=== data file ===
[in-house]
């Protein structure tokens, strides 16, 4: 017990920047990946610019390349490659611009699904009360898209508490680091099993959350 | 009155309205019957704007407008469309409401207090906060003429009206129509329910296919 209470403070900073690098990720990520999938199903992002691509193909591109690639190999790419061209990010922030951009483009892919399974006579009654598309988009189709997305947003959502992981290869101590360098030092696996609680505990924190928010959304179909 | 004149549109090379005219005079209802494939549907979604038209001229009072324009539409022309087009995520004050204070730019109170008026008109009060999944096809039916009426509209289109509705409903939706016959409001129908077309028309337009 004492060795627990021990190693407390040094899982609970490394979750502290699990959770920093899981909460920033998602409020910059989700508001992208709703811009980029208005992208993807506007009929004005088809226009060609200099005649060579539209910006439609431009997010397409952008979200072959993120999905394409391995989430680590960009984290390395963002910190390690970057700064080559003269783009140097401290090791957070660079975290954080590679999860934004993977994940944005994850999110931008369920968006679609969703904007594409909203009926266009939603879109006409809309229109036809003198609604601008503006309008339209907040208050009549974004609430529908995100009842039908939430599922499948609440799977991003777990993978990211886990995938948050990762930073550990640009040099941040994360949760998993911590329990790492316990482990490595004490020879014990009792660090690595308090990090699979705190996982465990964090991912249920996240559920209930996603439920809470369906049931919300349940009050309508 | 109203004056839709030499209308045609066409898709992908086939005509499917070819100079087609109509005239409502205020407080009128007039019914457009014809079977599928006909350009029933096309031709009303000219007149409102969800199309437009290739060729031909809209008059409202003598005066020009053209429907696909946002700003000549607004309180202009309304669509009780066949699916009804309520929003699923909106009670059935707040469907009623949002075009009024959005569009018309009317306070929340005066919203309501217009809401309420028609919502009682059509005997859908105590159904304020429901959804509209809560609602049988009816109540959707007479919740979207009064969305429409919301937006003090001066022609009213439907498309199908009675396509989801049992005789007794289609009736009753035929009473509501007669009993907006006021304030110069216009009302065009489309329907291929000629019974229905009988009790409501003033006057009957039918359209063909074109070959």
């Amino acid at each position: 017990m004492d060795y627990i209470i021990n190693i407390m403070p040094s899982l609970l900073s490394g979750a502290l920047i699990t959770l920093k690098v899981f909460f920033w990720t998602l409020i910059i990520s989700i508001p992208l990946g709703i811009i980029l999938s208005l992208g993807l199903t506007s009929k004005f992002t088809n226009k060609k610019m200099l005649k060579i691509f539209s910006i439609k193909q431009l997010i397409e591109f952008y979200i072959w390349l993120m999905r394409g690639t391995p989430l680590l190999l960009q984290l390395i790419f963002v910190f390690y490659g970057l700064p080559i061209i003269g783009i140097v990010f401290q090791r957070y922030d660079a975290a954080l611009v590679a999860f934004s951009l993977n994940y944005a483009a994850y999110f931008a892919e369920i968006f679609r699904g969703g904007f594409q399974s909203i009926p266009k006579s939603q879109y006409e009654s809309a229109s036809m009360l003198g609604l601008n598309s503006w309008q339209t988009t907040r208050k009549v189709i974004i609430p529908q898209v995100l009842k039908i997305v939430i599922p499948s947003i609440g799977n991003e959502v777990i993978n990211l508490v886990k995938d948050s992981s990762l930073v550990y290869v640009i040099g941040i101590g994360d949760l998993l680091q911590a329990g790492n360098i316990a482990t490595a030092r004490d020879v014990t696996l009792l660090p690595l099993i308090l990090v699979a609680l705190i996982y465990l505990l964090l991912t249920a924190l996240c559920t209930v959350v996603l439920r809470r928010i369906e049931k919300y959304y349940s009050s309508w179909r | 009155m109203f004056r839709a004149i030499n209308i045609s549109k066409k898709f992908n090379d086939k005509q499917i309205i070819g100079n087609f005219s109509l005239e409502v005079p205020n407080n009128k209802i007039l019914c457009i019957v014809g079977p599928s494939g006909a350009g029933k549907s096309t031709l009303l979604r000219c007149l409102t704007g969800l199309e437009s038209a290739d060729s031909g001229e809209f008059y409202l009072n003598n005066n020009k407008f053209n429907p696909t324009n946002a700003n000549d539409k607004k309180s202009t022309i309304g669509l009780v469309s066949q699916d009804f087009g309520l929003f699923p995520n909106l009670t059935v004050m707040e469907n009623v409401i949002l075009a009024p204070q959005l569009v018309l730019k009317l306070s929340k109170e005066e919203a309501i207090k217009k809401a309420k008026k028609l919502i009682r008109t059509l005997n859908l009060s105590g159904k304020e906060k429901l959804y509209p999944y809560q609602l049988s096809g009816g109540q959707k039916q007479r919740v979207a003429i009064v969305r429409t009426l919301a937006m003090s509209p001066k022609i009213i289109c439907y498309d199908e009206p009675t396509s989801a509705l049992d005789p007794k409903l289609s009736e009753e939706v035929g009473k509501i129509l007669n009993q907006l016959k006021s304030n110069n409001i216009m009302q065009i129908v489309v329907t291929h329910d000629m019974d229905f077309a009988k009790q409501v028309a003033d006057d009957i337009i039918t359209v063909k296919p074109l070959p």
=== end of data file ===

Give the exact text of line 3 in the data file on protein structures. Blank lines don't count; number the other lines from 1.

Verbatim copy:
């Amino acid at each position: 017990m004492d060795y627990i209470i021990n190693i407390m403070p040094s899982l609970l900073s490394g979750a502290l920047i699990t959770l920093k690098v899981f909460f920033w990720t998602l409020i910059i990520s989700i508001p992208l990946g709703i811009i980029l999938s208005l992208g993807l199903t506007s009929k004005f992002t088809n226009k060609k610019m200099l005649k060579i691509f539209s910006i439609k193909q431009l997010i397409e591109f952008y979200i072959w390349l993120m999905r394409g690639t391995p989430l680590l190999l960009q984290l390395i790419f963002v910190f390690y490659g970057l700064p080559i061209i003269g783009i140097v990010f401290q090791r957070y922030d660079a975290a954080l611009v590679a999860f934004s951009l993977n994940y944005a483009a994850y999110f931008a892919e369920i968006f679609r699904g969703g904007f594409q399974s909203i009926p266009k006579s939603q879109y006409e009654s809309a229109s036809m009360l003198g609604l601008n598309s503006w309008q339209t988009t907040r208050k009549v189709i974004i609430p529908q898209v995100l009842k039908i997305v939430i599922p499948s947003i609440g799977n991003e959502v777990i993978n990211l508490v886990k995938d948050s992981s990762l930073v550990y290869v640009i040099g941040i101590g994360d949760l998993l680091q911590a329990g790492n360098i316990a482990t490595a030092r004490d020879v014990t696996l009792l660090p690595l099993i308090l990090v699979a609680l705190i996982y465990l505990l964090l991912t249920a924190l996240c559920t209930v959350v996603l439920r809470r928010i369906e049931k919300y959304y349940s009050s309508w179909r | 009155m109203f004056r839709a004149i030499n209308i045609s549109k066409k898709f992908n090379d086939k005509q499917i309205i070819g100079n087609f005219s109509l005239e409502v005079p205020n407080n009128k209802i007039l019914c457009i019957v014809g079977p599928s494939g006909a350009g029933k549907s096309t031709l009303l979604r000219c007149l409102t704007g969800l199309e437009s038209a290739d060729s031909g001229e809209f008059y409202l009072n003598n005066n020009k407008f053209n429907p696909t324009n946002a700003n000549d539409k607004k309180s202009t022309i309304g669509l009780v469309s066949q699916d009804f087009g309520l929003f699923p995520n909106l009670t059935v004050m707040e469907n009623v409401i949002l075009a009024p204070q959005l569009v018309l730019k009317l306070s929340k109170e005066e919203a309501i207090k217009k809401a309420k008026k028609l919502i009682r008109t059509l005997n859908l009060s105590g159904k304020e906060k429901l959804y509209p999944y809560q609602l049988s096809g009816g109540q959707k039916q007479r919740v979207a003429i009064v969305r429409t009426l919301a937006m003090s509209p001066k022609i009213i289109c439907y498309d199908e009206p009675t396509s989801a509705l049992d005789p007794k409903l289609s009736e009753e939706v035929g009473k509501i129509l007669n009993q907006l016959k006021s304030n110069n409001i216009m009302q065009i129908v489309v329907t291929h329910d000629m019974d229905f077309a009988k009790q409501v028309a003033d006057d009957i337009i039918t359209v063909k296919p074109l070959p």